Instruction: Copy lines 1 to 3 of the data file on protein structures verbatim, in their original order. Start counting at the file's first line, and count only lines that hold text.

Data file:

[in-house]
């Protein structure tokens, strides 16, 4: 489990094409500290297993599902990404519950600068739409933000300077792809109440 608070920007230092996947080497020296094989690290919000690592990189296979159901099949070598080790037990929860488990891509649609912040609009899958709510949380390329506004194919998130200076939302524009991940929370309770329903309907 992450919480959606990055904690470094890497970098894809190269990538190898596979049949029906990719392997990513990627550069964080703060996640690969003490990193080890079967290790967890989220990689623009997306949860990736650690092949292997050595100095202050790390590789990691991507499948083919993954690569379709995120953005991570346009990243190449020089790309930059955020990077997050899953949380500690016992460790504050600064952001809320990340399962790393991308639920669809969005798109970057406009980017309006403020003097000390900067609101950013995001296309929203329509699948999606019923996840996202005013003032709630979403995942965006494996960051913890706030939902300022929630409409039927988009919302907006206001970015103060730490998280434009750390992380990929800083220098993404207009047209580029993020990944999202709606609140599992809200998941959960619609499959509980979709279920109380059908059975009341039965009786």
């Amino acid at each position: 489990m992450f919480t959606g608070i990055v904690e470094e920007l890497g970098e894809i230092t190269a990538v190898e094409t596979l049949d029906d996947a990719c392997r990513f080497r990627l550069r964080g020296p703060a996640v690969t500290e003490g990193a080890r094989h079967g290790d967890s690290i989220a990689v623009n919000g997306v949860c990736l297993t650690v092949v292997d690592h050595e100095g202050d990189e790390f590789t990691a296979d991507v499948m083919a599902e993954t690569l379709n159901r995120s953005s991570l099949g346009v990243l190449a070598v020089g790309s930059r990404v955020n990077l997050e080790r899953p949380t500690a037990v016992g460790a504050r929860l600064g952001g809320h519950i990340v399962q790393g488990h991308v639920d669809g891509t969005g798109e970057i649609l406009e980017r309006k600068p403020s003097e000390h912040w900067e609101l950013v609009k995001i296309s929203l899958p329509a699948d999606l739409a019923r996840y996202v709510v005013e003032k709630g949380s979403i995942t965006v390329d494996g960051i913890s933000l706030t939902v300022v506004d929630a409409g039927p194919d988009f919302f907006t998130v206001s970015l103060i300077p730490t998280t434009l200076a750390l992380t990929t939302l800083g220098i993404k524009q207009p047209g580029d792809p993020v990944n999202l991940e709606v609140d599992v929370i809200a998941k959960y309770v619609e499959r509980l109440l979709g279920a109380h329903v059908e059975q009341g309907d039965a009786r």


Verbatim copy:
[in-house]
């Protein structure tokens, strides 16, 4: 489990094409500290297993599902990404519950600068739409933000300077792809109440 608070920007230092996947080497020296094989690290919000690592990189296979159901099949070598080790037990929860488990891509649609912040609009899958709510949380390329506004194919998130200076939302524009991940929370309770329903309907 992450919480959606990055904690470094890497970098894809190269990538190898596979049949029906990719392997990513990627550069964080703060996640690969003490990193080890079967290790967890989220990689623009997306949860990736650690092949292997050595100095202050790390590789990691991507499948083919993954690569379709995120953005991570346009990243190449020089790309930059955020990077997050899953949380500690016992460790504050600064952001809320990340399962790393991308639920669809969005798109970057406009980017309006403020003097000390900067609101950013995001296309929203329509699948999606019923996840996202005013003032709630979403995942965006494996960051913890706030939902300022929630409409039927988009919302907006206001970015103060730490998280434009750390992380990929800083220098993404207009047209580029993020990944999202709606609140599992809200998941959960619609499959509980979709279920109380059908059975009341039965009786």
């Amino acid at each position: 489990m992450f919480t959606g608070i990055v904690e470094e920007l890497g970098e894809i230092t190269a990538v190898e094409t596979l049949d029906d996947a990719c392997r990513f080497r990627l550069r964080g020296p703060a996640v690969t500290e003490g990193a080890r094989h079967g290790d967890s690290i989220a990689v623009n919000g997306v949860c990736l297993t650690v092949v292997d690592h050595e100095g202050d990189e790390f590789t990691a296979d991507v499948m083919a599902e993954t690569l379709n159901r995120s953005s991570l099949g346009v990243l190449a070598v020089g790309s930059r990404v955020n990077l997050e080790r899953p949380t500690a037990v016992g460790a504050r929860l600064g952001g809320h519950i990340v399962q790393g488990h991308v639920d669809g891509t969005g798109e970057i649609l406009e980017r309006k600068p403020s003097e000390h912040w900067e609101l950013v609009k995001i296309s929203l899958p329509a699948d999606l739409a019923r996840y996202v709510v005013e003032k709630g949380s979403i995942t965006v390329d494996g960051i913890s933000l706030t939902v300022v506004d929630a409409g039927p194919d988009f919302f907006t998130v206001s970015l103060i300077p730490t998280t434009l200076a750390l992380t990929t939302l800083g220098i993404k524009q207009p047209g580029d792809p993020v990944n999202l991940e709606v609140d599992v929370i809200a998941k959960y309770v619609e499959r509980l109440l979709g279920a109380h329903v059908e059975q009341g309907d039965a009786r």